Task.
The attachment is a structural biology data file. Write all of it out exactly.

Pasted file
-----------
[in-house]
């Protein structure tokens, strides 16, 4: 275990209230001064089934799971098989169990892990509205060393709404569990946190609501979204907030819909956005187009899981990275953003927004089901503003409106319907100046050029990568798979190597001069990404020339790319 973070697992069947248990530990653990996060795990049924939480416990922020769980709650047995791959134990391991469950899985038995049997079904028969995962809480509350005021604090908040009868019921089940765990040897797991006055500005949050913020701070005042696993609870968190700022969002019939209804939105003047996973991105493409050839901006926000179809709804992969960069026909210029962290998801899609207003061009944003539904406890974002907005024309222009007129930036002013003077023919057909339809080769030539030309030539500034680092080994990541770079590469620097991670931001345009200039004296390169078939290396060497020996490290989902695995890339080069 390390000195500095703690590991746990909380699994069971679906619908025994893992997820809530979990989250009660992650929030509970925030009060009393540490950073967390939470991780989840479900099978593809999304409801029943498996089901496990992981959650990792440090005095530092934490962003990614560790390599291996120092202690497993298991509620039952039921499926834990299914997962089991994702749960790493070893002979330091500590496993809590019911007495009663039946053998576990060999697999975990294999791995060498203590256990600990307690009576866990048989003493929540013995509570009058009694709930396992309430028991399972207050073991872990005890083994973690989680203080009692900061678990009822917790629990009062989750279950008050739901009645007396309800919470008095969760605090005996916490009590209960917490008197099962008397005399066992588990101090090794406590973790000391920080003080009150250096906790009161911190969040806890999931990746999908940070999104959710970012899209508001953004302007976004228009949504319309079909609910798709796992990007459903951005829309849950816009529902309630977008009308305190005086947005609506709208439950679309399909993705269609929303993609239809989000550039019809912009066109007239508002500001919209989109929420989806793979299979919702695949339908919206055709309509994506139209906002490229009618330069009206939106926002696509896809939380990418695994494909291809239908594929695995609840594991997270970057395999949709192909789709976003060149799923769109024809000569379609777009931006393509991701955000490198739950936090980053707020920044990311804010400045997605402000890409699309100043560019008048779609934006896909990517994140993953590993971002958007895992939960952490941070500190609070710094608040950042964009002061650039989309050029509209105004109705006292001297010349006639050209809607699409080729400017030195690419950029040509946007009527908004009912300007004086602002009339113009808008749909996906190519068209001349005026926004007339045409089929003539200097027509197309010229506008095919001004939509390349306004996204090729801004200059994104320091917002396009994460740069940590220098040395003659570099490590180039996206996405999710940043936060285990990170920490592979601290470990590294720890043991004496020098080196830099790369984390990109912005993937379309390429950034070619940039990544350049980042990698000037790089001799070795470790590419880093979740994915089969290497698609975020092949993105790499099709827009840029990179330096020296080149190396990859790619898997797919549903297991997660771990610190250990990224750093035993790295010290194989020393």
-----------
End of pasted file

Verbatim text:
[in-house]
């Protein structure tokens, strides 16, 4: 275990209230001064089934799971098989169990892990509205060393709404569990946190609501979204907030819909956005187009899981990275953003927004089901503003409106319907100046050029990568798979190597001069990404020339790319 973070697992069947248990530990653990996060795990049924939480416990922020769980709650047995791959134990391991469950899985038995049997079904028969995962809480509350005021604090908040009868019921089940765990040897797991006055500005949050913020701070005042696993609870968190700022969002019939209804939105003047996973991105493409050839901006926000179809709804992969960069026909210029962290998801899609207003061009944003539904406890974002907005024309222009007129930036002013003077023919057909339809080769030539030309030539500034680092080994990541770079590469620097991670931001345009200039004296390169078939290396060497020996490290989902695995890339080069 390390000195500095703690590991746990909380699994069971679906619908025994893992997820809530979990989250009660992650929030509970925030009060009393540490950073967390939470991780989840479900099978593809999304409801029943498996089901496990992981959650990792440090005095530092934490962003990614560790390599291996120092202690497993298991509620039952039921499926834990299914997962089991994702749960790493070893002979330091500590496993809590019911007495009663039946053998576990060999697999975990294999791995060498203590256990600990307690009576866990048989003493929540013995509570009058009694709930396992309430028991399972207050073991872990005890083994973690989680203080009692900061678990009822917790629990009062989750279950008050739901009645007396309800919470008095969760605090005996916490009590209960917490008197099962008397005399066992588990101090090794406590973790000391920080003080009150250096906790009161911190969040806890999931990746999908940070999104959710970012899209508001953004302007976004228009949504319309079909609910798709796992990007459903951005829309849950816009529902309630977008009308305190005086947005609506709208439950679309399909993705269609929303993609239809989000550039019809912009066109007239508002500001919209989109929420989806793979299979919702695949339908919206055709309509994506139209906002490229009618330069009206939106926002696509896809939380990418695994494909291809239908594929695995609840594991997270970057395999949709192909789709976003060149799923769109024809000569379609777009931006393509991701955000490198739950936090980053707020920044990311804010400045997605402000890409699309100043560019008048779609934006896909990517994140993953590993971002958007895992939960952490941070500190609070710094608040950042964009002061650039989309050029509209105004109705006292001297010349006639050209809607699409080729400017030195690419950029040509946007009527908004009912300007004086602002009339113009808008749909996906190519068209001349005026926004007339045409089929003539200097027509197309010229506008095919001004939509390349306004996204090729801004200059994104320091917002396009994460740069940590220098040395003659570099490590180039996206996405999710940043936060285990990170920490592979601290470990590294720890043991004496020098080196830099790369984390990109912005993937379309390429950034070619940039990544350049980042990698000037790089001799070795470790590419880093979740994915089969290497698609975020092949993105790499099709827009840029990179330096020296080149190396990859790619898997797919549903297991997660771990610190250990990224750093035993790295010290194989020393």